Friday, 10 December 2010

No stats - the moral case for abolishing EMA

I have blogged a lot about the economical and statistical effects of EMA, but it's as well to point out that this is not my only objection to EMA.

Scroll to just over four minutes in to hear what he has to say:

"We're from the slums of London, yeah, how do they expect us to pay nine thousand for uni fees and EMA, EMA, the only thing keeping us in college, what's stopping us from doing drug deals on the street anymore, nothing."

EMA started as a government bribe to kids. We shouldn't be surprised that the same kids are now using it to blackmail the government.

I've spoken about the attitude EMA creates before, with reference to the Save EMA website. This kid is clearly just like some of the ones I quoted there - viewing himself as a complete victim of circumstance, with no idea of his own individual responsibility or agency.

I don't want to get extreme about this. Clearly environment does have an impact on upbringing. But there is a very definite line between saying 'these proposals might lead to a slight increase in the number of kids doing drugs' and saying 'these proposals mean I will go out there and become a drug dealer'.

And the EMA protesters are crossing that line. Again, and again, and again.

You have a choice. You always have a choice, and in modern Britain you have very many choices, probably more than 95% of people who are currently alive or have ever been alive.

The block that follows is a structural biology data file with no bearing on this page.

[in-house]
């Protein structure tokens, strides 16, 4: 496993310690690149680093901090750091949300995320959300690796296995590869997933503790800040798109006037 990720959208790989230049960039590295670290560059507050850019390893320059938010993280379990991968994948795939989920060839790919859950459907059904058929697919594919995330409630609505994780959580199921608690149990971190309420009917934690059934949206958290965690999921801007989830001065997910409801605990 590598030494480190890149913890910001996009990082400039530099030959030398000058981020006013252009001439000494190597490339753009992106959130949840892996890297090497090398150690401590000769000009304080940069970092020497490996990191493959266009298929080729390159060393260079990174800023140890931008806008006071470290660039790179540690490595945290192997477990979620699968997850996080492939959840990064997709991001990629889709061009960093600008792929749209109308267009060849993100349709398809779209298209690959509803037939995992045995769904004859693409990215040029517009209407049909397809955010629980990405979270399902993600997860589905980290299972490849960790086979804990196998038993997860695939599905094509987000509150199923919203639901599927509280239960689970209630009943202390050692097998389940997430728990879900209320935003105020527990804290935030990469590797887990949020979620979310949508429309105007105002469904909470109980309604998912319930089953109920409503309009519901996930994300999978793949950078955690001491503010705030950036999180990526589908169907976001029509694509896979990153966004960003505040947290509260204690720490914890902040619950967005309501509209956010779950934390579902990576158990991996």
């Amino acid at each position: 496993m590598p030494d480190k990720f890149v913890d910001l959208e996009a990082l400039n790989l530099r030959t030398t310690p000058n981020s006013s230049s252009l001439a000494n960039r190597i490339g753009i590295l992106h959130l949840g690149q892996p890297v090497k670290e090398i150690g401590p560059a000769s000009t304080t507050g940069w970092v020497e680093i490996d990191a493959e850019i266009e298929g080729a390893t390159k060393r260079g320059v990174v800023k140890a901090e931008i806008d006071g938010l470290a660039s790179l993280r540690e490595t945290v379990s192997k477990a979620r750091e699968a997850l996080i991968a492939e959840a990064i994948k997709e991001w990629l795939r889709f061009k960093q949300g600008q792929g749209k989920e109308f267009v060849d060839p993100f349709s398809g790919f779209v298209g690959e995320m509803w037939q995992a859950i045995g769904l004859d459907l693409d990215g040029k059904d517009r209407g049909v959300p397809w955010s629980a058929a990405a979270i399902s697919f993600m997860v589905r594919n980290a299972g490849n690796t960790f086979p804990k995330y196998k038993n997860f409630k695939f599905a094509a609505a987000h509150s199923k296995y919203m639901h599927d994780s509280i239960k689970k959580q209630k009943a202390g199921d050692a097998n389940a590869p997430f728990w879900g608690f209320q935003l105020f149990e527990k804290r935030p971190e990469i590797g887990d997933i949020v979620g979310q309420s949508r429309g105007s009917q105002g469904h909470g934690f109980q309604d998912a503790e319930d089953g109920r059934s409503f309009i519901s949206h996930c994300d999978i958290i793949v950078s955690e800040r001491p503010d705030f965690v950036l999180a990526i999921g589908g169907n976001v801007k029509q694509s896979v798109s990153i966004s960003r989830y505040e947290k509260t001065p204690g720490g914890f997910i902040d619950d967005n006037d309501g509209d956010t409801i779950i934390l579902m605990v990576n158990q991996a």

Shamima Blake, who I talked about a few weeks ago, is from East London too (I'm going to assume that's what he meant by the "slums of London"). But she chose to read the proposals, to listen critically to the scaremongers, and to work hard to get to university.

This kid, however, looks like he is going to choose to be a drug dealer. It wouldn't surprise me if in a year's time he's up in front of the bench and tells the judge 'it's not my fault right, it's not my fault, if they'd had EMA I would have been a brain surgeon by now!'

The sad thing is, there's people out there who will believe him.


  1. "It's not my fault right, it's not my fault, if they'd had EMA I would have been a brain surgeon by now!"

    This is the very 'victim mentality' Katherine spoke of. Schooling needs to be overhauled.

  2. Funny how perceptions can differ.

    "I was struck by the desperation of a TV vox pop on Thursday night, after the vote on fees, when five or six young black and Asian boys said if they hadn't got places at uni they'd be doing drug deals. Putting people on to job seekers allowances because, with no qualifications, they can't get proper jobs, is no way to create a Big Society. The only thing that will get bigger are its problems".

    The Indy didn't publish my comment.